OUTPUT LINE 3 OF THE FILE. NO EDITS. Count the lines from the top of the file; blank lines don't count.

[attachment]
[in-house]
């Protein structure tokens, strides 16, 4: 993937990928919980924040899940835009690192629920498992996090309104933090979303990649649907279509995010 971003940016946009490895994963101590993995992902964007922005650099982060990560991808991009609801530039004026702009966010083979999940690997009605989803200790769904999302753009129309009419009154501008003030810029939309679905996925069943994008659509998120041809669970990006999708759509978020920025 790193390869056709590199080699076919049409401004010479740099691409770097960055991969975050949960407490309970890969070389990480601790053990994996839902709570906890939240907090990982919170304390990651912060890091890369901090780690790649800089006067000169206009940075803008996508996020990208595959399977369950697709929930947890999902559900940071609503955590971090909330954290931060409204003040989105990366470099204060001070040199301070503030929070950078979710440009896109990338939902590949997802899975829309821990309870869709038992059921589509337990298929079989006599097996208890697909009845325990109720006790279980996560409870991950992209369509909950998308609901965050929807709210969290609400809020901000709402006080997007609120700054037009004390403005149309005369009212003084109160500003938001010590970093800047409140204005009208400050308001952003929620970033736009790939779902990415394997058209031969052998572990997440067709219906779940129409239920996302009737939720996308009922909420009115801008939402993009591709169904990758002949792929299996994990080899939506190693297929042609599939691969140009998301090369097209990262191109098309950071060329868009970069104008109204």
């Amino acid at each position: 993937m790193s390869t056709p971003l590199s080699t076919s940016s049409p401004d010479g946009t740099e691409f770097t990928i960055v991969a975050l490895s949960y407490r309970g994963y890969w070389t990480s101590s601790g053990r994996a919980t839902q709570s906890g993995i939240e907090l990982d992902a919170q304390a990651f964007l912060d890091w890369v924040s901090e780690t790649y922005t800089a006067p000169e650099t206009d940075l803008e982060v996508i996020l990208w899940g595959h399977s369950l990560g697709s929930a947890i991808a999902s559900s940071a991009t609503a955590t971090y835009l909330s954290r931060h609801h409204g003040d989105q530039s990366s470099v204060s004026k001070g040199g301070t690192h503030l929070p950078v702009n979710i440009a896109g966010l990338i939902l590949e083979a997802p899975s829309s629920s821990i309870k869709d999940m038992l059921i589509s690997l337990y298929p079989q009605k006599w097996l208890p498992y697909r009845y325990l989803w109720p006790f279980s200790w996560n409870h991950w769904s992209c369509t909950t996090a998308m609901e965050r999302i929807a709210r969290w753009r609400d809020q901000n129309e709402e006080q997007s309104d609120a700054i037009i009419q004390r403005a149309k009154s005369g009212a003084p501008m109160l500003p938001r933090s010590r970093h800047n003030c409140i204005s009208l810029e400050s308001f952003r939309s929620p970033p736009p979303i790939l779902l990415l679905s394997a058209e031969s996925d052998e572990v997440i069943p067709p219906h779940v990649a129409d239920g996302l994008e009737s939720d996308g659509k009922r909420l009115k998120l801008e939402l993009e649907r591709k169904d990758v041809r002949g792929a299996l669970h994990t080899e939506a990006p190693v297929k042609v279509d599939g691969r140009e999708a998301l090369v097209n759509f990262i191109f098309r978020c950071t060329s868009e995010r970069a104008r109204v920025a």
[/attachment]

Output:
């Amino acid at each position: 993937m790193s390869t056709p971003l590199s080699t076919s940016s049409p401004d010479g946009t740099e691409f770097t990928i960055v991969a975050l490895s949960y407490r309970g994963y890969w070389t990480s101590s601790g053990r994996a919980t839902q709570s906890g993995i939240e907090l990982d992902a919170q304390a990651f964007l912060d890091w890369v924040s901090e780690t790649y922005t800089a006067p000169e650099t206009d940075l803008e982060v996508i996020l990208w899940g595959h399977s369950l990560g697709s929930a947890i991808a999902s559900s940071a991009t609503a955590t971090y835009l909330s954290r931060h609801h409204g003040d989105q530039s990366s470099v204060s004026k001070g040199g301070t690192h503030l929070p950078v702009n979710i440009a896109g966010l990338i939902l590949e083979a997802p899975s829309s629920s821990i309870k869709d999940m038992l059921i589509s690997l337990y298929p079989q009605k006599w097996l208890p498992y697909r009845y325990l989803w109720p006790f279980s200790w996560n409870h991950w769904s992209c369509t909950t996090a998308m609901e965050r999302i929807a709210r969290w753009r609400d809020q901000n129309e709402e006080q997007s309104d609120a700054i037009i009419q004390r403005a149309k009154s005369g009212a003084p501008m109160l500003p938001r933090s010590r970093h800047n003030c409140i204005s009208l810029e400050s308001f952003r939309s929620p970033p736009p979303i790939l779902l990415l679905s394997a058209e031969s996925d052998e572990v997440i069943p067709p219906h779940v990649a129409d239920g996302l994008e009737s939720d996308g659509k009922r909420l009115k998120l801008e939402l993009e649907r591709k169904d990758v041809r002949g792929a299996l669970h994990t080899e939506a990006p190693v297929k042609v279509d599939g691969r140009e999708a998301l090369v097209n759509f990262i191109f098309r978020c950071t060329s868009e995010r970069a104008r109204v920025a």